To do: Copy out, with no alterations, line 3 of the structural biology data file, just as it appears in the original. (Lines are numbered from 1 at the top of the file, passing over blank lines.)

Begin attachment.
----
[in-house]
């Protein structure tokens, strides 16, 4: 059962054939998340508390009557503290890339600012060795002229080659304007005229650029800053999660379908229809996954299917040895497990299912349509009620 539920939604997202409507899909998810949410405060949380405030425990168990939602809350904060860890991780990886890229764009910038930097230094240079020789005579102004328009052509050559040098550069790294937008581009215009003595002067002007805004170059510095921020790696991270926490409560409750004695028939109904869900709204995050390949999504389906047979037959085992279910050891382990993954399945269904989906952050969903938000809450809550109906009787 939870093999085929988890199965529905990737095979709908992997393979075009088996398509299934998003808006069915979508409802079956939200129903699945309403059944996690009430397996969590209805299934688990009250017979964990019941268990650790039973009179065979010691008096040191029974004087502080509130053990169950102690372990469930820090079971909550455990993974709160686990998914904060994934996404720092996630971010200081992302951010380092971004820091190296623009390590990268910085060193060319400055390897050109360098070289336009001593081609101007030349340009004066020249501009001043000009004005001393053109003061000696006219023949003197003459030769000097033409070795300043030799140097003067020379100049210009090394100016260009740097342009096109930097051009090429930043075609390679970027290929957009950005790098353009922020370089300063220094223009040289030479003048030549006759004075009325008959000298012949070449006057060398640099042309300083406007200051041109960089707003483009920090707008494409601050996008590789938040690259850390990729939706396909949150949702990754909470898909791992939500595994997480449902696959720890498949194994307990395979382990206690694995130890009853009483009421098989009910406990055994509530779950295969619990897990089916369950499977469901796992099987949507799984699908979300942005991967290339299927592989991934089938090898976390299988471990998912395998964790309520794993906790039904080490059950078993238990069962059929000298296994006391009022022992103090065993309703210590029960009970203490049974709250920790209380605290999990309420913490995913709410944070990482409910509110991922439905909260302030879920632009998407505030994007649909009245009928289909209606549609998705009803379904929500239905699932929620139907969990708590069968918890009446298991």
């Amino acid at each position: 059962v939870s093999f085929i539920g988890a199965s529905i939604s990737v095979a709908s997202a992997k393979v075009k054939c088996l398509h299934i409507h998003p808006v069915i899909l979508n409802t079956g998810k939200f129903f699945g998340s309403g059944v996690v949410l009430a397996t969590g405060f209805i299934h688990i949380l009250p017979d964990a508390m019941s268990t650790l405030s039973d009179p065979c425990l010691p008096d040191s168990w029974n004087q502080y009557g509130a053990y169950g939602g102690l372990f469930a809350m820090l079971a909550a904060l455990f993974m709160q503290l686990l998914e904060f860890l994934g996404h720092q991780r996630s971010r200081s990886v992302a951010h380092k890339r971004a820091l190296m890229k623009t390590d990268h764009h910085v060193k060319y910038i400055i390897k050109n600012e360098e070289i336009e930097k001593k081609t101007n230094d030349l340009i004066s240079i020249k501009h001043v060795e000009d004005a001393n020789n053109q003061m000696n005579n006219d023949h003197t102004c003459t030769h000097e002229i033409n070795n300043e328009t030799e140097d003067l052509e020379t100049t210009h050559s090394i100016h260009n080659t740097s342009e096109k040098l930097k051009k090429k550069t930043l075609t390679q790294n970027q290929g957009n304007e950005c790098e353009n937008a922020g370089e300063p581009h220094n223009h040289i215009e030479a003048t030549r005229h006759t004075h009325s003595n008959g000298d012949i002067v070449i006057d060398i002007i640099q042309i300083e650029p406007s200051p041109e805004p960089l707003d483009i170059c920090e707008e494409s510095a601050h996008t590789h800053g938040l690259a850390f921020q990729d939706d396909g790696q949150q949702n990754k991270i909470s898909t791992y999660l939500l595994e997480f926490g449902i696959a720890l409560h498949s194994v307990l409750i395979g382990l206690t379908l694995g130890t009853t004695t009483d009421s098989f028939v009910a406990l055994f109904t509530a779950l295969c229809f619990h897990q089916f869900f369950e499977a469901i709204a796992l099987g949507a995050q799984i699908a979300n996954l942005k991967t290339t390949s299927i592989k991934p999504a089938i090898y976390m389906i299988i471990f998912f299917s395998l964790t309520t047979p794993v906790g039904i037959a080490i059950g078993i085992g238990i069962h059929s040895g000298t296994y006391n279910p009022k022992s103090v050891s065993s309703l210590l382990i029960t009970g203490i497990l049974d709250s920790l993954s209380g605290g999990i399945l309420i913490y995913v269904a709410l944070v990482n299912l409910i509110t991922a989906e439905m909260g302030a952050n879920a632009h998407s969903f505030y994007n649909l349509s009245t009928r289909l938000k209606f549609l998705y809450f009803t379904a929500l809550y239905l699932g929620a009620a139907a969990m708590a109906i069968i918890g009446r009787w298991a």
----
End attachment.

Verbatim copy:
């Amino acid at each position: 059962v939870s093999f085929i539920g988890a199965s529905i939604s990737v095979a709908s997202a992997k393979v075009k054939c088996l398509h299934i409507h998003p808006v069915i899909l979508n409802t079956g998810k939200f129903f699945g998340s309403g059944v996690v949410l009430a397996t969590g405060f209805i299934h688990i949380l009250p017979d964990a508390m019941s268990t650790l405030s039973d009179p065979c425990l010691p008096d040191s168990w029974n004087q502080y009557g509130a053990y169950g939602g102690l372990f469930a809350m820090l079971a909550a904060l455990f993974m709160q503290l686990l998914e904060f860890l994934g996404h720092q991780r996630s971010r200081s990886v992302a951010h380092k890339r971004a820091l190296m890229k623009t390590d990268h764009h910085v060193k060319y910038i400055i390897k050109n600012e360098e070289i336009e930097k001593k081609t101007n230094d030349l340009i004066s240079i020249k501009h001043v060795e000009d004005a001393n020789n053109q003061m000696n005579n006219d023949h003197t102004c003459t030769h000097e002229i033409n070795n300043e328009t030799e140097d003067l052509e020379t100049t210009h050559s090394i100016h260009n080659t740097s342009e096109k040098l930097k051009k090429k550069t930043l075609t390679q790294n970027q290929g957009n304007e950005c790098e353009n937008a922020g370089e300063p581009h220094n223009h040289i215009e030479a003048t030549r005229h006759t004075h009325s003595n008959g000298d012949i002067v070449i006057d060398i002007i640099q042309i300083e650029p406007s200051p041109e805004p960089l707003d483009i170059c920090e707008e494409s510095a601050h996008t590789h800053g938040l690259a850390f921020q990729d939706d396909g790696q949150q949702n990754k991270i909470s898909t791992y999660l939500l595994e997480f926490g449902i696959a720890l409560h498949s194994v307990l409750i395979g382990l206690t379908l694995g130890t009853t004695t009483d009421s098989f028939v009910a406990l055994f109904t509530a779950l295969c229809f619990h897990q089916f869900f369950e499977a469901i709204a796992l099987g949507a995050q799984i699908a979300n996954l942005k991967t290339t390949s299927i592989k991934p999504a089938i090898y976390m389906i299988i471990f998912f299917s395998l964790t309520t047979p794993v906790g039904i037959a080490i059950g078993i085992g238990i069962h059929s040895g000298t296994y006391n279910p009022k022992s103090v050891s065993s309703l210590l382990i029960t009970g203490i497990l049974d709250s920790l993954s209380g605290g999990i399945l309420i913490y995913v269904a709410l944070v990482n299912l409910i509110t991922a989906e439905m909260g302030a952050n879920a632009h998407s969903f505030y994007n649909l349509s009245t009928r289909l938000k209606f549609l998705y809450f009803t379904a929500l809550y239905l699932g929620a009620a139907a969990m708590a109906i069968i918890g009446r009787w298991a």